Huddlestone Cottage and The Hayloft

Lake District North West

The Hayloft living area with vaulted ceiling


All the photographs from the Photo Gallery were taken by Mikes-Eye.

Please click the pictures to display a larger image.



EnnerdaleEnnerdaleEnnerdale & Bowness Knott

Two and half miles of crystal clear water nestled among fells and forests full of wildlife.  Most of the shoreline is owned by the National Trust and the woods by the Forestry Commission.  Unlike most major lakes in the Lake District, no public road runs along the shore.  Cul-de-Sac roads run to Bowness Knott and the Bleach Green.  Public footpaths and bridleways encircle the lake, giving access on foot to most of the shoreline and the surrounding fells.  Views across and around this lake are stunning.  Definitely worth a visit, and you won't be disappointed by the fact that most people pass it by!   There is a car park, toilets and a picnic area here, and a choice of way-marked forest trails.  A complete walk around the perimeter of the lake is a must if you have a day to spare.  No boating is permitted on the lake.  Fishing is permitted - information available from the Ennerdale Angling Association or North West Water who own the Lake. 


Wastwater with Great Gable and the ScafellsThe Screes, WastwaterWastwaterGreat Gable over Wastwater

Once known as Broadwater, this lake is 3 miles long, half a mile wide and 270 ft deep, the deepest of all the lakes. Access to the lake is via the A595 to Gosforth, and then turn eastwards to Netherwasdale, where the old parish church stands.  It is a well known centre for climbing since the earliest days of the sport.   There is the Wasdale Head Inn (formerly known as the Huntsman Inn) a popular location for climbers and tourists.  Wasdale is the home of the famous Wil Ritson who was the former innkeeper of the Huntsman Inn.  He was well known as a shepherd, climbers and wrestler, renowned for his wit and stories.  The latter resulted in the annual "Biggest Liar in England" competition, which is still held today.   It was due to Wil Ritson and his friend John Wilson, another wrestler, that the Annual Grasmere Sports became a great event in the Lake District.  Rowing boats and canoes are allowed.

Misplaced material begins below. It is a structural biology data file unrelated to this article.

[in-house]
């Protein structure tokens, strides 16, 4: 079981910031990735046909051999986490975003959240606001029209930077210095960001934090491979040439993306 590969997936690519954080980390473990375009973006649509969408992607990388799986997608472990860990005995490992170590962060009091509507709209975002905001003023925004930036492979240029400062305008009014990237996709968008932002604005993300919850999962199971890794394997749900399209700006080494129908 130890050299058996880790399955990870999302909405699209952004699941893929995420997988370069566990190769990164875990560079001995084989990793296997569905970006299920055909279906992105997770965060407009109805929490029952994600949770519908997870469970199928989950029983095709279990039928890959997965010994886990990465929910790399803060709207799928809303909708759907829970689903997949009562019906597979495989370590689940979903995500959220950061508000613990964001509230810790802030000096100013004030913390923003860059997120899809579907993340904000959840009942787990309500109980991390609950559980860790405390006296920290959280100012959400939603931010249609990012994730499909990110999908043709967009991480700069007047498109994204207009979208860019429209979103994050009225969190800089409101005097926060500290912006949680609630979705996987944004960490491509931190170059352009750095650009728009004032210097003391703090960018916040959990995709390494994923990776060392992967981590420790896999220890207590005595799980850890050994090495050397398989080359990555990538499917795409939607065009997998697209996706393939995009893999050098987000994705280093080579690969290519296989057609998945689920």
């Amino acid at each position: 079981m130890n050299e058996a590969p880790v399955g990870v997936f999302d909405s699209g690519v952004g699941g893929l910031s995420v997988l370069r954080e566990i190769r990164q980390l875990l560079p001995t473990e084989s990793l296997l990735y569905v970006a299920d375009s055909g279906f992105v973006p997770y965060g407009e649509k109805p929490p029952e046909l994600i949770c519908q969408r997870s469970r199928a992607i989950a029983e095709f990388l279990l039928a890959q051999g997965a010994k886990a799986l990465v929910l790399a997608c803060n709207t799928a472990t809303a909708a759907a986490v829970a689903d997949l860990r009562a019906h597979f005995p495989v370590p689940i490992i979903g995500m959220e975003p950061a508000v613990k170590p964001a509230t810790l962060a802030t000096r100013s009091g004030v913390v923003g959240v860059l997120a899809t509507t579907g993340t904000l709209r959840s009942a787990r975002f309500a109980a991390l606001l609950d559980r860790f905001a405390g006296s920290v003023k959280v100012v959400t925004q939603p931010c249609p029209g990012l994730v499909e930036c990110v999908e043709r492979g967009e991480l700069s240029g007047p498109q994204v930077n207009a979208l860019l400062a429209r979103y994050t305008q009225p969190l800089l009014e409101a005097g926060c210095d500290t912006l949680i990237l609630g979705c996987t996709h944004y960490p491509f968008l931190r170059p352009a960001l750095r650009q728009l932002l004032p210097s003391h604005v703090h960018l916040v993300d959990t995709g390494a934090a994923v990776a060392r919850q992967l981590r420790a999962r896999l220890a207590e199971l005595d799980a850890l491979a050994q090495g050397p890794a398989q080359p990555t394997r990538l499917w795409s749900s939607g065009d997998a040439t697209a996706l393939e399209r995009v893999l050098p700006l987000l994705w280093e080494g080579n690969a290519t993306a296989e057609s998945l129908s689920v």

The artificial lake of Thirlmere is 3.5 miles long and half a mile wide, and surrounded by thick spruce woodland. Although many people call it a lake, it is actually a reservoir, because it has a 800ft long by 100ft high dam. 

In 1879 it was passed in Parliament that the reservoir was to serve as the main water supply for Manchester, although there was much opposition to it. New roads were constructed around the lake, and large quantities of spruce and larch were planted over 2000 acres. Much of the landscape has remained this way, and can be seen today. Thirlmere actually had many different names, Leatheswater, Bracken Water, Brackmere, Layswater, Tirlmere and Wyborn Lake. 

An old village called Wythborn was actually centered where Thirlmere is today, but was eventually dismantled and flooded to make way for the reservoir. However during drought seasons today, the evidence of this lost village can be seen.  

Looking from the Southern end of the lake the mighty Helvellyn at 3,118 ft rises to the right, with a well worn path leading to the top. Helvellyn can also be accessed from Thirlspot, where the old hostelry the "King's Head" is situated. From here there is an old track which takes a walker right to the top.

The history of Thirlmere is also very vast, with stories involving battles between the Celtics and the Saxons at the top of Dunmail Raise Pass, located at the southern end of the lake. There are also connections with William and  Dorothy Wordsworth, S.T. Coleridge, and Mary and Sarah Hutchinson, from which they got their many inspirations  for pieces of poetry and literature. Other poets have also based their works on Thirlmere like Matthew Arnolds, during the mid eighteenth century, who used to walk the Armboth Fells, which was to be the basis for his poem "Resignation".

On the 22nd August 1749, the Thirlmere valley was battered by a severe storm, which left many of the buildings ruined and the valley bottom scattered with debris and uprooted trees. Fortunately the landscape has far recovered from this ordeal and has become one of the most treasured and  secluded places in Cumbria today.


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